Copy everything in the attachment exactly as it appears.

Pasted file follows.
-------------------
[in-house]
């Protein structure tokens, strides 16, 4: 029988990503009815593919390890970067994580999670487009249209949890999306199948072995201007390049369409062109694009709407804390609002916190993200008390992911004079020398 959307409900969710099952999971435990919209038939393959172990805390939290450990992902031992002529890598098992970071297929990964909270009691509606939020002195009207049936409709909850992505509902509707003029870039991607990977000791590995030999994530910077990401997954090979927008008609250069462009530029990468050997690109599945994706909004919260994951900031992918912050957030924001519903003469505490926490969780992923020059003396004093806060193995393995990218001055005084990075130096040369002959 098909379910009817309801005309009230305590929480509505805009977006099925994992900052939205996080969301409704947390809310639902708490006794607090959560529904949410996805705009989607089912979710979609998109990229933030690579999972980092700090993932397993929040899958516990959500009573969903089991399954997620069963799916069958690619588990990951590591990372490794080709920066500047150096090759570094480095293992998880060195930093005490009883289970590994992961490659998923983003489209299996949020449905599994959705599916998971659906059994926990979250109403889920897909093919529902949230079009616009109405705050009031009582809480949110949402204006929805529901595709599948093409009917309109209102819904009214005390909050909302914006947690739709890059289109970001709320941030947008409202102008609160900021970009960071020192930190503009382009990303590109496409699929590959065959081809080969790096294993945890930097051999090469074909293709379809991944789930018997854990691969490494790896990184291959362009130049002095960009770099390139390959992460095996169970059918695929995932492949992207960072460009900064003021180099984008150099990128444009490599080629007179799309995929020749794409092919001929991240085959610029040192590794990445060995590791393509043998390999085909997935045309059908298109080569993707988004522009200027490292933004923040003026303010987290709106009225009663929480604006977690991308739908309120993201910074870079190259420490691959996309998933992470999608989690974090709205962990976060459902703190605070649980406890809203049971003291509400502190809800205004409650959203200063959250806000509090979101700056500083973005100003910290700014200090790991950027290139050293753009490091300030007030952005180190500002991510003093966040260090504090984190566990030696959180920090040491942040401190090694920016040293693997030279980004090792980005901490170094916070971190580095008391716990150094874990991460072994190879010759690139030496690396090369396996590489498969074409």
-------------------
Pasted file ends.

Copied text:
[in-house]
């Protein structure tokens, strides 16, 4: 029988990503009815593919390890970067994580999670487009249209949890999306199948072995201007390049369409062109694009709407804390609002916190993200008390992911004079020398 959307409900969710099952999971435990919209038939393959172990805390939290450990992902031992002529890598098992970071297929990964909270009691509606939020002195009207049936409709909850992505509902509707003029870039991607990977000791590995030999994530910077990401997954090979927008008609250069462009530029990468050997690109599945994706909004919260994951900031992918912050957030924001519903003469505490926490969780992923020059003396004093806060193995393995990218001055005084990075130096040369002959 098909379910009817309801005309009230305590929480509505805009977006099925994992900052939205996080969301409704947390809310639902708490006794607090959560529904949410996805705009989607089912979710979609998109990229933030690579999972980092700090993932397993929040899958516990959500009573969903089991399954997620069963799916069958690619588990990951590591990372490794080709920066500047150096090759570094480095293992998880060195930093005490009883289970590994992961490659998923983003489209299996949020449905599994959705599916998971659906059994926990979250109403889920897909093919529902949230079009616009109405705050009031009582809480949110949402204006929805529901595709599948093409009917309109209102819904009214005390909050909302914006947690739709890059289109970001709320941030947008409202102008609160900021970009960071020192930190503009382009990303590109496409699929590959065959081809080969790096294993945890930097051999090469074909293709379809991944789930018997854990691969490494790896990184291959362009130049002095960009770099390139390959992460095996169970059918695929995932492949992207960072460009900064003021180099984008150099990128444009490599080629007179799309995929020749794409092919001929991240085959610029040192590794990445060995590791393509043998390999085909997935045309059908298109080569993707988004522009200027490292933004923040003026303010987290709106009225009663929480604006977690991308739908309120993201910074870079190259420490691959996309998933992470999608989690974090709205962990976060459902703190605070649980406890809203049971003291509400502190809800205004409650959203200063959250806000509090979101700056500083973005100003910290700014200090790991950027290139050293753009490091300030007030952005180190500002991510003093966040260090504090984190566990030696959180920090040491942040401190090694920016040293693997030279980004090792980005901490170094916070971190580095008391716990150094874990991460072994190879010759690139030496690396090369396996590489498969074409």